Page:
20. William Neilson, 2010. "A simplified axiomatic approach to ambiguity aversion," Journal of Risk and Uncertainty, Springer, vol. 41(2), pages 113-124, October.
  21. Trudy Cameron, 2005. "Updating Subjective Risks in the Presence of Conflicting Information: An Application to Climate Change," Journal of Risk and Uncertainty, Springer, vol. 30(1), pages 63-97, January.
  22. Mark J. Machina, 2009. "Risk, Ambiguity, and the Rank-Dependence Axioms," American Economic Review, American Economic Association, vol. 99(1), pages 385-92, March.
  23. Ning Du & David V. Budescu, 2005. "The Effects of Imprecise Probabilities and Outcomes in Evaluating Investment Options," Management Science, INFORMS, vol. 51(12), pages 1791-1803, December.
  24. Ho, Joanna L Y & Keller, L Robin & Keltyka, Pamela, 2002. "Effects of Outcome and Probabilistic Ambiguity on Managerial Choices," Journal of Risk and Uncertainty, Springer, vol. 24(1), pages 47-74, January.
  25. Heath, Chip & Tversky, Amos, 1991. "Preference and Belief: Ambiguity and Competence in Choice under Uncertainty," Journal of Risk and Uncertainty, Springer, vol. 4(1), pages 5-28, January.
  26. Robin M. Hogarth & Hillel J. Einhorn, 1990. "Venture Theory: A Model of Decision Weights," Management Science, INFORMS, vol. 36(7), pages 780-803, July.
  27. repec:hal:wpaper:hal-00443075 is not listed on IDEAS
  28. Dwight Jaffee & Howard Kunreuther & Erwann Michel-Kerjan, 2008. "Long Term Insurance (LTI) for Addressing Catastrophe Risk," NBER Working Papers 14210, National Bureau of Economic Research, Inc.
Full references (including those not matched with items on IDEAS)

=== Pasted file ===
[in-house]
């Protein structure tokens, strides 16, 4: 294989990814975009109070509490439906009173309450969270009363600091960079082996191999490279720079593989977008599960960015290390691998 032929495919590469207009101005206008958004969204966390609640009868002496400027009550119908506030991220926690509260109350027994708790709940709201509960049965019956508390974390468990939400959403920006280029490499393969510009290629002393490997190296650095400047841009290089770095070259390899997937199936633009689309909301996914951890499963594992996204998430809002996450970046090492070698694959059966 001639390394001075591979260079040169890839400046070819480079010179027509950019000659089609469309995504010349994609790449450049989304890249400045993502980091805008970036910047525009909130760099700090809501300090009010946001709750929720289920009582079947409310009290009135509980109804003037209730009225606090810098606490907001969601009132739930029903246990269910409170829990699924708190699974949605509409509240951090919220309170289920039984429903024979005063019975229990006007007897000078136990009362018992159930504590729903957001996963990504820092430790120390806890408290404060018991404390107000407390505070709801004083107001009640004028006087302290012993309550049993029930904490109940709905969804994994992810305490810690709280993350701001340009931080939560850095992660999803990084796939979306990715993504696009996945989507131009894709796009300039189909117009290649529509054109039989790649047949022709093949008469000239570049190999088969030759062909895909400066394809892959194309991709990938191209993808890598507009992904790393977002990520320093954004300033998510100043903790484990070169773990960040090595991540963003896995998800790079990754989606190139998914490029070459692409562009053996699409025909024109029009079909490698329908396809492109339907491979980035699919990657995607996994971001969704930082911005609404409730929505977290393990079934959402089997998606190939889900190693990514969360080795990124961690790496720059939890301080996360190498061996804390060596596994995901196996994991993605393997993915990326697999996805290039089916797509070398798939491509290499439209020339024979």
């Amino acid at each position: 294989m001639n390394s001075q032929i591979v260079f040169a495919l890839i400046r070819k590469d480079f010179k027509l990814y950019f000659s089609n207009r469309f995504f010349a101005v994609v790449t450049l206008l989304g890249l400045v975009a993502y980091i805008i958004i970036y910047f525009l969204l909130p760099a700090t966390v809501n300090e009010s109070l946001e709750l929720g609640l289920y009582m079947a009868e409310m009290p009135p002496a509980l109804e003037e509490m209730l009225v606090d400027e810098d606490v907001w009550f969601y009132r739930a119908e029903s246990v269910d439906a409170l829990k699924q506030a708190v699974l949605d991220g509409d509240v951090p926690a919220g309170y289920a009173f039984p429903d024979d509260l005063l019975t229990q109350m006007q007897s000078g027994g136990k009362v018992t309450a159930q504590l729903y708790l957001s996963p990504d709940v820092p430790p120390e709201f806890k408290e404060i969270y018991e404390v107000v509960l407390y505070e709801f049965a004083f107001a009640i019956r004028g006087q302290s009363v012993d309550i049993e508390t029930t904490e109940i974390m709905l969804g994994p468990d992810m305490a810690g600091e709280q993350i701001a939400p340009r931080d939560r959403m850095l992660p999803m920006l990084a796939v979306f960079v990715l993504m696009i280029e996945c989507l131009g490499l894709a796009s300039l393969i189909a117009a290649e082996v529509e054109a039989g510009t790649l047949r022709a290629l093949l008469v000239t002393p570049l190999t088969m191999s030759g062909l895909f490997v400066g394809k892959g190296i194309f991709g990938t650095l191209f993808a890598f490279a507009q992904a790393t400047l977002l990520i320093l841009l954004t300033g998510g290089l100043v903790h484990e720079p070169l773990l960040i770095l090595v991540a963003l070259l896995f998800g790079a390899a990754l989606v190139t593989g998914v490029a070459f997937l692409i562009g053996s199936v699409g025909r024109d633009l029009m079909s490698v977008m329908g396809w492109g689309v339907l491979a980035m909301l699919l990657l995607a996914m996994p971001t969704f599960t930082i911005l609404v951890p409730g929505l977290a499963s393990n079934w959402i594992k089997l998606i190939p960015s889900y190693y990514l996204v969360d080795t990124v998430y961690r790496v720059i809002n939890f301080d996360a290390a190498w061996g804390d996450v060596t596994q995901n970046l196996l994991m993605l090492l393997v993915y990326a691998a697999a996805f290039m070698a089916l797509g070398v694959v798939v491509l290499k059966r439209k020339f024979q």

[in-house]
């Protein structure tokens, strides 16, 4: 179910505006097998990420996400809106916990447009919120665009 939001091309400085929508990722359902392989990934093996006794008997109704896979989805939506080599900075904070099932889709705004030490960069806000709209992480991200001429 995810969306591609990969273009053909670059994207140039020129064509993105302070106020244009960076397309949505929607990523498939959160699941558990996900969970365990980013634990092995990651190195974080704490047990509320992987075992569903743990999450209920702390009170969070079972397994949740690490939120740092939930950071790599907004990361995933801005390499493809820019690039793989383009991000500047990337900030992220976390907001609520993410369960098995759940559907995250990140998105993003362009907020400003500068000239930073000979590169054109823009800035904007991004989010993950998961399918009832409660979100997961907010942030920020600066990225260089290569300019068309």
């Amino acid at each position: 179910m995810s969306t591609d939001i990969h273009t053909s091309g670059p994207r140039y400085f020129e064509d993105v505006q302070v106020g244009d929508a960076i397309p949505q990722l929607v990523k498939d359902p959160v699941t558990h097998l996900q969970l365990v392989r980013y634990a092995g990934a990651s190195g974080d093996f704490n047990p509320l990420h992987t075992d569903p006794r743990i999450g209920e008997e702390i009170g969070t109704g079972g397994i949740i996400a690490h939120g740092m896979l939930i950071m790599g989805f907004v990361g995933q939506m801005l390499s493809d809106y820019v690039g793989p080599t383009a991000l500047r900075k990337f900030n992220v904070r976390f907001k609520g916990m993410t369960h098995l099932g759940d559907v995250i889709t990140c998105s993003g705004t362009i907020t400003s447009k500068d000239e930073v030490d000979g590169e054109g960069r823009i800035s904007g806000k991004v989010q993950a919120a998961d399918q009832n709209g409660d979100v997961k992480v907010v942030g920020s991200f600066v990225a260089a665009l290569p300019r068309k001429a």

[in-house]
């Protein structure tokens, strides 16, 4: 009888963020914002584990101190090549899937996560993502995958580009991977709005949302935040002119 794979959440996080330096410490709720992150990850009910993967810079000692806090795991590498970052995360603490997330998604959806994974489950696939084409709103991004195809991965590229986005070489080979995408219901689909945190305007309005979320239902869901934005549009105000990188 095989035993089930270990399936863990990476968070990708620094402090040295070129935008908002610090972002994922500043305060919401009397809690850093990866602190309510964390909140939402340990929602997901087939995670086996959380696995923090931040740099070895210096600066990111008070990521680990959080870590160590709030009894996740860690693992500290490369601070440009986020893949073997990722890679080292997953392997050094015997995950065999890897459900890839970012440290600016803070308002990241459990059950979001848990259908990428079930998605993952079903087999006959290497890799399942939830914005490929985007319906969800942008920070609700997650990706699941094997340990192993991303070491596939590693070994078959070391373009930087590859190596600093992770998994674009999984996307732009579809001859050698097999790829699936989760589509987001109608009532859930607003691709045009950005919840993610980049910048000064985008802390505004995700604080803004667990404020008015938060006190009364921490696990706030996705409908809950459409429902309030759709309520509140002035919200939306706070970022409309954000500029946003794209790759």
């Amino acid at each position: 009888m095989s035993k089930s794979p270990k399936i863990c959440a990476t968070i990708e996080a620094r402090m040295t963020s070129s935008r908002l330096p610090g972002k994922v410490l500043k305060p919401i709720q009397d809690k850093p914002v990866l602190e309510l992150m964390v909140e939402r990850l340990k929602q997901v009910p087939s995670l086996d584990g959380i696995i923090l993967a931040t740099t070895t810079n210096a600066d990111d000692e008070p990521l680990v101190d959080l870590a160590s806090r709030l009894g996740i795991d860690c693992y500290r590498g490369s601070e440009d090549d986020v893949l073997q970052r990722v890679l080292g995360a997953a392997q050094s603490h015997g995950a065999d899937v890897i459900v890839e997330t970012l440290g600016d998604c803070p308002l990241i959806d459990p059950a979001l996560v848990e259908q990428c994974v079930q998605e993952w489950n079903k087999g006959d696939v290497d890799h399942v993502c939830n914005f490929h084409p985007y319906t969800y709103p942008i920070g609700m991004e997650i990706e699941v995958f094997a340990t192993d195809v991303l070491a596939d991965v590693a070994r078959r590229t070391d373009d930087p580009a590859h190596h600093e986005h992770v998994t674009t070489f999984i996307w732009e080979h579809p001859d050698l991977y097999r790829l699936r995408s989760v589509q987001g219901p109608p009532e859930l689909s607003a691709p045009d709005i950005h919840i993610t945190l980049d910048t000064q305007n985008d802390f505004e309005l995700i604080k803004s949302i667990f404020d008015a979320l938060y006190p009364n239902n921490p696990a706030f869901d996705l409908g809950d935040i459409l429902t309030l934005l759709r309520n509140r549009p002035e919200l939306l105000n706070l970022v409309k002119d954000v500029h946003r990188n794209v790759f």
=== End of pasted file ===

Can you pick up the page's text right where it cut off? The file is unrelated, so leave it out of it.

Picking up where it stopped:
This item is not listed on Wikipedia, on a reading list or among the top items on IDEAS.

When requesting a correction, please mention this item's handle: RePEc:bbr:workpa:7. See general information about how to correct material in RePEc.

For technical questions regarding this item, or to correct its authors, title, abstract, bibliographic or download information, contact: (Laure Cabantous)

If you have authored this item and are not yet registered with RePEc, we encourage you to do it here. This allows to link your profile to this item. It also allows you to accept potential citations to this item that we are uncertain about.

If references are entirely missing, you can add them using this form.

If the full references list an item that is present in RePEc, but the system did not link to it, you can help with this form.

If you know of missing items citing this one, you can help us creating those links by adding the relevant references in the same way as above, for each refering item. If you are a registered author of this item, you may also want to check the "citations" tab in your profile, as there may be some citations waiting for confirmation.

Please note that corrections may take a couple of weeks to filter through the various RePEc services.

This information is provided to you by IDEAS at the Research Division of the Federal Reserve Bank of St. Louis using RePEc data.